Greenock boxer John Simpson still dreams of world title shot
The timing buzzer can be heard from outside the red-brick former Salvation Army hall that houses Greenock Amateur Boxing Club.
When you venture inside, men, women and boys are engrossed in the serious business of press-ups, shadow boxing and slamming into the heavy bags.
The sound of the buzzer brings 60 seconds of relief before the group re-engage with their physical activities.
In charge of all of this is one of the busiest men in Scottish boxing, trainer Danny Lee.
“With Choi's knockout ratio I can't take anything for granted. He punches really hard with both hands”
He holds down a full-time job away from the sport and spends evenings and weekends within it, at his club and with Scottish Amateur Boxing's development squads.
In the Greenock club, it helps when there's a former Olympic boxer on hand, but Danny Lee senior, 73, who fought at the 1960 Games, is too modest to share any stories of his efforts for Great Britain.
If he met Cassius Clay over in Rome, he's not for telling.
Instead, there are gloves to be laced, promising youngsters to be encouraged and an amateur show in the town hall to be arranged.
Together, Danny Lee and his dad are as steeped in boxing as a corner man's sponge.
The pair are rightly proud of the club's most famous fighter, John Simpson, who faces Mongolia's Choi Tseveenpurev on the undercard of Ricky Burns' WBO lightweight title defence on 11 May in Glasgow's Emirates Arena.
"This is about the best John has been prepared," says Lee junior. "His weight is spot on.
"We have been watching footage of Choi. He is a very, very strong guy but we reckon we have seen a few flaws in his armour that we can exploit.
"I feel he could stop Choi - no-one has ever stopped him before. This is a great opportunity for John."
Lee senior rates Simpson highly. He believes he could have been a world champion by now but thinks it's still a realistic target.
Simpson, 29, has won and lost British and Commonwealth titles at featherweight. His career record of 24 wins and nine losses suggests highs and lows: that would be a fair summary.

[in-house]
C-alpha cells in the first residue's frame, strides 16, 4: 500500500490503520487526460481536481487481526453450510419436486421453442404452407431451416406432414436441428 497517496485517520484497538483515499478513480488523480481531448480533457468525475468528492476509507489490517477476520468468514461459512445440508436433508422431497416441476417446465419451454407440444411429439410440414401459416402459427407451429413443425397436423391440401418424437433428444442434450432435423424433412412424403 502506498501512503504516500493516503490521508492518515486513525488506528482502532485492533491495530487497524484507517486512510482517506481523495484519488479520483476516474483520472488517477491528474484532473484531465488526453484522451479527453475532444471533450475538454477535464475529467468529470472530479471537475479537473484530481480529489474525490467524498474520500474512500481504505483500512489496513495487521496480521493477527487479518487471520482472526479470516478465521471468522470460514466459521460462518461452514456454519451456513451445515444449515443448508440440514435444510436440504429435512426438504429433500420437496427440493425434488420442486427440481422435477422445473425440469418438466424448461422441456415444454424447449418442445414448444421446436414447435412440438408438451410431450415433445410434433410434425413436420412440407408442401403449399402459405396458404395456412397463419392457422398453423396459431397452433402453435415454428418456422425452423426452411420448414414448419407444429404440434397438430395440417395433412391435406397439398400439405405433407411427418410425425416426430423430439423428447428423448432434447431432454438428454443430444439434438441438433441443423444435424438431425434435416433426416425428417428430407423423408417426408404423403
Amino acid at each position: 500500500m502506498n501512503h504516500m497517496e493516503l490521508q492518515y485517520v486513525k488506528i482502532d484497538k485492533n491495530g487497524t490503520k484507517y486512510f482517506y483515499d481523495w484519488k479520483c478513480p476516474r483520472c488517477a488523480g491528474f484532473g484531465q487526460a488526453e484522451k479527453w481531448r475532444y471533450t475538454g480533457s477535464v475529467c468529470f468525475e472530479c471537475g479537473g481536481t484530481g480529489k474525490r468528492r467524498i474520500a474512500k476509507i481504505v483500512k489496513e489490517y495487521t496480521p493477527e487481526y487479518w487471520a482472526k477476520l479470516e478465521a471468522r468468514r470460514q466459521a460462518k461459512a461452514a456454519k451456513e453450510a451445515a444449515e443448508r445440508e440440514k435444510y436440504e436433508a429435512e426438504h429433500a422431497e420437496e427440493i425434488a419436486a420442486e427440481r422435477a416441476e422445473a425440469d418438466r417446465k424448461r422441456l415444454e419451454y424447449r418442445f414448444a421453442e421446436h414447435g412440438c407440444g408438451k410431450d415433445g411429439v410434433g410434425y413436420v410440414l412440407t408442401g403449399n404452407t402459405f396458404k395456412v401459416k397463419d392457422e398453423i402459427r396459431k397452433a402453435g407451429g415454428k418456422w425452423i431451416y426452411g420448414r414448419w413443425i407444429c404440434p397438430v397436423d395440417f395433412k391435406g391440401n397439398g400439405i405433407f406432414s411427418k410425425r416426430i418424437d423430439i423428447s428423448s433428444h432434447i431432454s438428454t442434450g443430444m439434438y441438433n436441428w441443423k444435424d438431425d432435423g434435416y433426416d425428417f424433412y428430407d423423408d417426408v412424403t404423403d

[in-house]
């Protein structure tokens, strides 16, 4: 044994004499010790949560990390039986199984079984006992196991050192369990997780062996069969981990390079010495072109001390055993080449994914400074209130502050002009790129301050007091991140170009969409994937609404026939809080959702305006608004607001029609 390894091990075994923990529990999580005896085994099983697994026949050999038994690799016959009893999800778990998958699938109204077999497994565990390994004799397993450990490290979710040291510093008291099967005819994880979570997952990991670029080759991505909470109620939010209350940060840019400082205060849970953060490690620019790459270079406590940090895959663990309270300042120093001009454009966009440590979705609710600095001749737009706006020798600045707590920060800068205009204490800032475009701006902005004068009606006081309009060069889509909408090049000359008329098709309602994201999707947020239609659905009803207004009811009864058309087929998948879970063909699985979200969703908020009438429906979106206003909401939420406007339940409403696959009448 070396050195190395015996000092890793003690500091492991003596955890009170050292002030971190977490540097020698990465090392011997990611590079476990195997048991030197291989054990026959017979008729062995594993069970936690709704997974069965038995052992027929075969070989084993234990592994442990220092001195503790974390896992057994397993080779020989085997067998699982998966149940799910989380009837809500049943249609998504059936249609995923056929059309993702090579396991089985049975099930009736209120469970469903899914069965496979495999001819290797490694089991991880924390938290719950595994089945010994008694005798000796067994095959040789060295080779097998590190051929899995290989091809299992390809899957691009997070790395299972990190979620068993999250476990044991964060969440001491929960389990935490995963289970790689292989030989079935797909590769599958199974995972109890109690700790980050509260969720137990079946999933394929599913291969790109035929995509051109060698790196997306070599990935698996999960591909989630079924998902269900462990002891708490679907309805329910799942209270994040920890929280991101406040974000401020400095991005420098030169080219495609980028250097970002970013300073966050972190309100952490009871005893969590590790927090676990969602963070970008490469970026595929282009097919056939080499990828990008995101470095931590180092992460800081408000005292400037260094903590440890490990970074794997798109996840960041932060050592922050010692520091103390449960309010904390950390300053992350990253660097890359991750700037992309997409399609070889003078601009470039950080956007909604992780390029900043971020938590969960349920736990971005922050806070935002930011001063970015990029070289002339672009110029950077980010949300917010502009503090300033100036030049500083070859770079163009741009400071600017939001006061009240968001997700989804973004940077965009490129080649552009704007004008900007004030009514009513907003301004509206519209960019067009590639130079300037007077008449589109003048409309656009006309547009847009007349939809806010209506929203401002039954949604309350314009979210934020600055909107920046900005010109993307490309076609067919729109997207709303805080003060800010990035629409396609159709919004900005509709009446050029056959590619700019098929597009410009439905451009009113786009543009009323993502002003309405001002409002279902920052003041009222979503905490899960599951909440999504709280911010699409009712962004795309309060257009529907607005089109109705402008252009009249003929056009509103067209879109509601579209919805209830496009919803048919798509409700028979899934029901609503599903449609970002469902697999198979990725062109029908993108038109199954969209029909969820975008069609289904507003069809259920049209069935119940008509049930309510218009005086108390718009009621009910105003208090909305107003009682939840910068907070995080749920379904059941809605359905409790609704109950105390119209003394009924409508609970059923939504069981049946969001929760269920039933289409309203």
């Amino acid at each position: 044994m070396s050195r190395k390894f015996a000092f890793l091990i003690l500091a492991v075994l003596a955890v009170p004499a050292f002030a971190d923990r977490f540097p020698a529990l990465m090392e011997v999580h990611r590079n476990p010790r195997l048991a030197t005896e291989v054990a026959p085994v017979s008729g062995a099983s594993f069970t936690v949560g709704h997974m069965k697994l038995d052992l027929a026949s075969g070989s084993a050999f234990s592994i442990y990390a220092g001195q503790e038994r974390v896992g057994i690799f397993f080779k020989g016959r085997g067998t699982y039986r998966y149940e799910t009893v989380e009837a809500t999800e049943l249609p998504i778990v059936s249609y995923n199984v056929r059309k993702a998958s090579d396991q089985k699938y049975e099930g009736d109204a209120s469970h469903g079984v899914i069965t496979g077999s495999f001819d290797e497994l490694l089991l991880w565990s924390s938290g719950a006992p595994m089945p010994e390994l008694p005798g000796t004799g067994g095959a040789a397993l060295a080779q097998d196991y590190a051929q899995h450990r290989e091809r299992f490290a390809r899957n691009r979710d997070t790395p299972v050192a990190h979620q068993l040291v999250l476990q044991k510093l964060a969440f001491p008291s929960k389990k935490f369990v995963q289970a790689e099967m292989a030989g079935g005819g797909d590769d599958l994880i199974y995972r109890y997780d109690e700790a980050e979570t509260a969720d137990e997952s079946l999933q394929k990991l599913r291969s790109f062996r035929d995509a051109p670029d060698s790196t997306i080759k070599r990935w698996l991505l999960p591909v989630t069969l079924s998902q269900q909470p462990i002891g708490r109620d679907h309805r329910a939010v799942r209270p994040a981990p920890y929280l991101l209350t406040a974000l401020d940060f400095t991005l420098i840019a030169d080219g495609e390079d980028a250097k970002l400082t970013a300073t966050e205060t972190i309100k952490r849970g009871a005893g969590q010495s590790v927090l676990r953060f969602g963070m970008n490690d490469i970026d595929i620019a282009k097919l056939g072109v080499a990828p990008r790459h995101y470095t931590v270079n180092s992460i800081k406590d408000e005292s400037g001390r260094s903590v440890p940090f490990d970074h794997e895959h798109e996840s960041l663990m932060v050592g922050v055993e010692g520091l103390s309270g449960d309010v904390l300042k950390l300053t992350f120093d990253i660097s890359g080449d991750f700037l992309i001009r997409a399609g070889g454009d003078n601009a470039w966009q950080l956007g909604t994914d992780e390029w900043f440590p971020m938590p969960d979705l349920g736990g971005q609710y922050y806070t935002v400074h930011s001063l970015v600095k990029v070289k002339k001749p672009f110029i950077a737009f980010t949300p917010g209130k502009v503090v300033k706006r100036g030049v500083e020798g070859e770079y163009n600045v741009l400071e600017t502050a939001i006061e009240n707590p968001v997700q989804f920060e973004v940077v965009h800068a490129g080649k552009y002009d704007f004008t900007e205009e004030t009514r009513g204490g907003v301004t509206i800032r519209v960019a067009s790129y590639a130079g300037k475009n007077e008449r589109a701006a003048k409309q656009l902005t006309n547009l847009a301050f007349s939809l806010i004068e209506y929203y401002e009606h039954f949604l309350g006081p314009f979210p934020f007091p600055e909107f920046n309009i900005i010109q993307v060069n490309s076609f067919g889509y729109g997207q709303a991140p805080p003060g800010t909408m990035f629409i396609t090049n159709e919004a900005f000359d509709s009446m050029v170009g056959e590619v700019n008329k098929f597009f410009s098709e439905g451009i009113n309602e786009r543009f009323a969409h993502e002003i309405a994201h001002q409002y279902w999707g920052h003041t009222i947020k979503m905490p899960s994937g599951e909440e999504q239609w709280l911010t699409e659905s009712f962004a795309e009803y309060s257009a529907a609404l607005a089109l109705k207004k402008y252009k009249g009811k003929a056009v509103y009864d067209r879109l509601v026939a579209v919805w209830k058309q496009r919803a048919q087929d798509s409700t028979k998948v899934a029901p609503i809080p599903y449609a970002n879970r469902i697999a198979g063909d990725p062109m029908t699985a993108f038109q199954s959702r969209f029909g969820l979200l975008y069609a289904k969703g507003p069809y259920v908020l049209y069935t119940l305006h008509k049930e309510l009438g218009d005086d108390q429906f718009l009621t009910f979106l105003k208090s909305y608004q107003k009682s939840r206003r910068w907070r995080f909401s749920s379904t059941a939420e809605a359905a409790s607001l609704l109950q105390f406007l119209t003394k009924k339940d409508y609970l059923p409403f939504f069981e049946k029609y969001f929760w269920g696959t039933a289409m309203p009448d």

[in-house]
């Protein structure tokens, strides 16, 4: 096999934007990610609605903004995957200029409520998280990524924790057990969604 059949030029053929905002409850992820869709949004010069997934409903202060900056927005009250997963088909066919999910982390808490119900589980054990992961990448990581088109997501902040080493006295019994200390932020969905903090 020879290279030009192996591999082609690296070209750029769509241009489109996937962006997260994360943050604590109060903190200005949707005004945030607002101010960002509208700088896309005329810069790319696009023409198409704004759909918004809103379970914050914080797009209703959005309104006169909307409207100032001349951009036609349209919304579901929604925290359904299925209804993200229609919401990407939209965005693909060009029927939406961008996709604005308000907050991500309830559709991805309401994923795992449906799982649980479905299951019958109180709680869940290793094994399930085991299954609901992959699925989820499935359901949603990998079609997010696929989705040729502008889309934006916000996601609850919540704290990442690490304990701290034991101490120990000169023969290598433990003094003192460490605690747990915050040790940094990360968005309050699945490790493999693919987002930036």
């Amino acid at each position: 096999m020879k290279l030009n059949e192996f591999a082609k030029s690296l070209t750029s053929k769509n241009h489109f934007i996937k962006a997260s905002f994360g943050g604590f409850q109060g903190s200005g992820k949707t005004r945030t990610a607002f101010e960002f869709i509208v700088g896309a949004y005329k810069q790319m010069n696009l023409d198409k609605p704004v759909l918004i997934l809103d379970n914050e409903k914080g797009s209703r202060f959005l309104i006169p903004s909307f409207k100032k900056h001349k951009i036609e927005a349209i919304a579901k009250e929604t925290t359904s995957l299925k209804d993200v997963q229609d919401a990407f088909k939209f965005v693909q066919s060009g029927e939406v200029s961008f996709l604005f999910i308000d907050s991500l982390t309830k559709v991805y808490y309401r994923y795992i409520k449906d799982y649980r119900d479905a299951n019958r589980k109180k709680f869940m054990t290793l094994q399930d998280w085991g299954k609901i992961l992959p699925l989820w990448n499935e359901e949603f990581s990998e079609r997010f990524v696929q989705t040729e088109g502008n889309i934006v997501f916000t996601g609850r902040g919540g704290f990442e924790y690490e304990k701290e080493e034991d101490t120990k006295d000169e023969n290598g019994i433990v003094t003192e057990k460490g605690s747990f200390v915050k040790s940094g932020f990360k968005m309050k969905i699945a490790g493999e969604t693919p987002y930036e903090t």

He first fought for the British strap in 2004 but lost to Dazzo Williams. He avenged an earlier defeat by Andy Morris to eventually lift the title in London in 2006 and successfully defended it a few times before losing to fellow Scot Paul Appleby two years later.
But he is not a man who takes defeat lightly. He fought his way back to win the Commonwealth title in January 2009 against Paul Truscott and came through two defences before Liverpool's Stephen Smith edged a close encounter in Glasgow in 2010.
Three months later he beat Martin Lindsay in Belfast to regain the British title. Fast forward another four months and old adversary Smith snatched that one from him too.
When Lee Selby thudded a punch into his ribs 16 months ago it was the first time he had been stopped and signalled the end of his time at featherweight.
However, by increasing his fighting weight by 4lb to box at super-featherweight, Simpson feels stronger.
Having stopped his last two opponents - Appleby and Dai Davies - he is confident ahead of his bout for the vacant WBO Inter-Continental title against Manchester based 41-year-old Tseveenpurev.
"They were a big boost," says Simpson of that brace of victories.
"Paul was a good British champion at featherweight. He had beaten me before. I knocked him down twice in the fifth round.
"I've not got many stoppages so it was good to get two back to back.
"I am working with a strength and conditioning coach, Andy Armour, which has been going well, so I've got a lot more power and the weight issue isn't a problem now."
Tseveenpurev has won 36 of his 42 bouts and Simpson, though 12 years his junior, is taking nothing for granted.
He said: "He's got a good knockout ratio. He has stopped 24 or 25 of his opponents. He has won the Prizefighter and fought for a world title.
"He's getting on in age but he keeps himself in good shape so I am not expecting an easy fight at all.
"I think it is going to be one of my harder fights.
"But I've heard he has been tiring in the last minute of each round.
"I'll train for the 12 rounds. I'll be ready for whatever he flings at me."
Tseveenpurev has a penchant for wearing furry Mongolian hats in the ring. Simpson's only extravagance is to have his sons' names embroidered on his shorts.
With two weeks until the bout he is relaxed after sparring sessions with Michael Roberts, Joe Ham and Robbie McKechnie.
So, with his guard down, would he allow himself to dream of winning major titles in his 30s?
"With Choi's knockout ratio I can't take anything for granted," says Simpson, who reveals that he is mandatory challenger for the British title.
"He punches really hard with both hands, he is strong, he doesn't come in to mess about.
"I'm not overlooking Choi but it would be great if I could get a world title shot. That would be the ultimate goal."